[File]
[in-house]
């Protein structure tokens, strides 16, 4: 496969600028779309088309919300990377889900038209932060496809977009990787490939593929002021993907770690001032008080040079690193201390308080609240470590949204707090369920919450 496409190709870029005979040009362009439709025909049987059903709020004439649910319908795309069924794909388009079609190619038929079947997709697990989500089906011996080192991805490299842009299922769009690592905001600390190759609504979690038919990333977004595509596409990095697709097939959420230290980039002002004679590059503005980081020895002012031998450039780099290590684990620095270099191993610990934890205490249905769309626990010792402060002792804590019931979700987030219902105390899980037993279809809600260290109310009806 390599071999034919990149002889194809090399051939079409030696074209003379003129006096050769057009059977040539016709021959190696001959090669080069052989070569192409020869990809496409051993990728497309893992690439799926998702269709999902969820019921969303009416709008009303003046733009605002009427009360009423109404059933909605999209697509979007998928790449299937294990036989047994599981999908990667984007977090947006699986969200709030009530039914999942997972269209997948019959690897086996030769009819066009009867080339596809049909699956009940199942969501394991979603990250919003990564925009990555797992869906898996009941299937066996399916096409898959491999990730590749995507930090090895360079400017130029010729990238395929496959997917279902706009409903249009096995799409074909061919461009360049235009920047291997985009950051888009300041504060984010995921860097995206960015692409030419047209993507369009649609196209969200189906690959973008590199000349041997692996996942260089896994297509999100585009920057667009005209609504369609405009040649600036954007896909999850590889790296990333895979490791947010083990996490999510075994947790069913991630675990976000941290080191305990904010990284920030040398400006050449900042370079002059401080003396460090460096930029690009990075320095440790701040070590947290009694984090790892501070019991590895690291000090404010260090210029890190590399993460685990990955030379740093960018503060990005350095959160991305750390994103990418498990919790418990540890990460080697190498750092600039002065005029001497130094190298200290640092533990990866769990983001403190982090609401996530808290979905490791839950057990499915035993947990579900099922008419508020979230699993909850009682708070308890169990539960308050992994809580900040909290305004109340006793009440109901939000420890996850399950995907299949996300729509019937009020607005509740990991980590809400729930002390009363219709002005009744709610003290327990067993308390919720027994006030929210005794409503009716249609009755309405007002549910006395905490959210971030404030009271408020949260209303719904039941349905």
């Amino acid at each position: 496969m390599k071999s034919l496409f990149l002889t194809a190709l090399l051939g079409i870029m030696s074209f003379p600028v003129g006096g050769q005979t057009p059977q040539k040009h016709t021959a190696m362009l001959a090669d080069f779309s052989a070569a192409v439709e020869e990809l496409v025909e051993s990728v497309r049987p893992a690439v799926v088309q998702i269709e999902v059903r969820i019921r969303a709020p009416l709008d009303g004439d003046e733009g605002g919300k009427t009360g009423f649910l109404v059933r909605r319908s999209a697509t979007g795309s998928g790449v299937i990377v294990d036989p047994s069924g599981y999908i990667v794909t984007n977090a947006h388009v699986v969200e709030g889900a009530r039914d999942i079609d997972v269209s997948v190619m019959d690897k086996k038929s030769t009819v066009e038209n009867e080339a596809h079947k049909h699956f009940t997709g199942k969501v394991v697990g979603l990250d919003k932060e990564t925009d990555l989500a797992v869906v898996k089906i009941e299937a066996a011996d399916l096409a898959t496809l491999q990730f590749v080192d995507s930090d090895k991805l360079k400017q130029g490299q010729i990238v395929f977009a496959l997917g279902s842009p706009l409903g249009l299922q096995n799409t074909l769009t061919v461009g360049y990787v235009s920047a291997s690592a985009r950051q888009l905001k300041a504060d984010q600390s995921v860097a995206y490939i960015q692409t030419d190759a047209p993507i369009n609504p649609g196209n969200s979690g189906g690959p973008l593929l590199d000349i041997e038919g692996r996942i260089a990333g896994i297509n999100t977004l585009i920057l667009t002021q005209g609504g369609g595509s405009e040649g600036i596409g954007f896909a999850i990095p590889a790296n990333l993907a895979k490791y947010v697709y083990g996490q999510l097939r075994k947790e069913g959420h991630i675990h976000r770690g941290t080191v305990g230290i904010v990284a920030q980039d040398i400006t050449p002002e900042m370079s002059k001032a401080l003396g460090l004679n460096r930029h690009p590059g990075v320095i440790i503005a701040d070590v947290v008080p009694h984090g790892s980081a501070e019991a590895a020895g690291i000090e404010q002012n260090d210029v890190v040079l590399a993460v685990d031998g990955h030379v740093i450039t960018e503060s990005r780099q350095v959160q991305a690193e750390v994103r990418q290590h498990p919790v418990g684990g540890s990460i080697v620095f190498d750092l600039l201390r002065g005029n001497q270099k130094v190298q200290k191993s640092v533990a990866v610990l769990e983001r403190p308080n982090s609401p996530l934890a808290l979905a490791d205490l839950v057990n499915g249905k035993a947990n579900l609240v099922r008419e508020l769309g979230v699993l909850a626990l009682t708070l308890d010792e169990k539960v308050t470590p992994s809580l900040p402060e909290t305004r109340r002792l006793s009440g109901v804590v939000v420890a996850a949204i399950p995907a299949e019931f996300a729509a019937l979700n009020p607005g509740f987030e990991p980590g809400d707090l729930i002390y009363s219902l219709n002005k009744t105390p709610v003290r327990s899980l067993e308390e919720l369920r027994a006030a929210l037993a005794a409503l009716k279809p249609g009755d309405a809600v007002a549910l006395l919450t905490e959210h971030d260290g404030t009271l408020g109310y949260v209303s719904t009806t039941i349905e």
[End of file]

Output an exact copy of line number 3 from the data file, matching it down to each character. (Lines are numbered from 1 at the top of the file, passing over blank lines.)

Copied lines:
């Amino acid at each position: 496969m390599k071999s034919l496409f990149l002889t194809a190709l090399l051939g079409i870029m030696s074209f003379p600028v003129g006096g050769q005979t057009p059977q040539k040009h016709t021959a190696m362009l001959a090669d080069f779309s052989a070569a192409v439709e020869e990809l496409v025909e051993s990728v497309r049987p893992a690439v799926v088309q998702i269709e999902v059903r969820i019921r969303a709020p009416l709008d009303g004439d003046e733009g605002g919300k009427t009360g009423f649910l109404v059933r909605r319908s999209a697509t979007g795309s998928g790449v299937i990377v294990d036989p047994s069924g599981y999908i990667v794909t984007n977090a947006h388009v699986v969200e709030g889900a009530r039914d999942i079609d997972v269209s997948v190619m019959d690897k086996k038929s030769t009819v066009e038209n009867e080339a596809h079947k049909h699956f009940t997709g199942k969501v394991v697990g979603l990250d919003k932060e990564t925009d990555l989500a797992v869906v898996k089906i009941e299937a066996a011996d399916l096409a898959t496809l491999q990730f590749v080192d995507s930090d090895k991805l360079k400017q130029g490299q010729i990238v395929f977009a496959l997917g279902s842009p706009l409903g249009l299922q096995n799409t074909l769009t061919v461009g360049y990787v235009s920047a291997s690592a985009r950051q888009l905001k300041a504060d984010q600390s995921v860097a995206y490939i960015q692409t030419d190759a047209p993507i369009n609504p649609g196209n969200s979690g189906g690959p973008l593929l590199d000349i041997e038919g692996r996942i260089a990333g896994i297509n999100t977004l585009i920057l667009t002021q005209g609504g369609g595509s405009e040649g600036i596409g954007f896909a999850i990095p590889a790296n990333l993907a895979k490791y947010v697709y083990g996490q999510l097939r075994k947790e069913g959420h991630i675990h976000r770690g941290t080191v305990g230290i904010v990284a920030q980039d040398i400006t050449p002002e900042m370079s002059k001032a401080l003396g460090l004679n460096r930029h690009p590059g990075v320095i440790i503005a701040d070590v947290v008080p009694h984090g790892s980081a501070e019991a590895a020895g690291i000090e404010q002012n260090d210029v890190v040079l590399a993460v685990d031998g990955h030379v740093i450039t960018e503060s990005r780099q350095v959160q991305a690193e750390v994103r990418q290590h498990p919790v418990g684990g540890s990460i080697v620095f190498d750092l600039l201390r002065g005029n001497q270099k130094v190298q200290k191993s640092v533990a990866v610990l769990e983001r403190p308080n982090s609401p996530l934890a808290l979905a490791d205490l839950v057990n499915g249905k035993a947990n579900l609240v099922r008419e508020l769309g979230v699993l909850a626990l009682t708070l308890d010792e169990k539960v308050t470590p992994s809580l900040p402060e909290t305004r109340r002792l006793s009440g109901v804590v939000v420890a996850a949204i399950p995907a299949e019931f996300a729509a019937l979700n009020p607005g509740f987030e990991p980590g809400d707090l729930i002390y009363s219902l219709n002005k009744t105390p709610v003290r327990s899980l067993e308390e919720l369920r027994a006030a929210l037993a005794a409503l009716k279809p249609g009755d309405a809600v007002a549910l006395l919450t905490e959210h971030d260290g404030t009271l408020g109310y949260v209303s719904t009806t039941i349905e």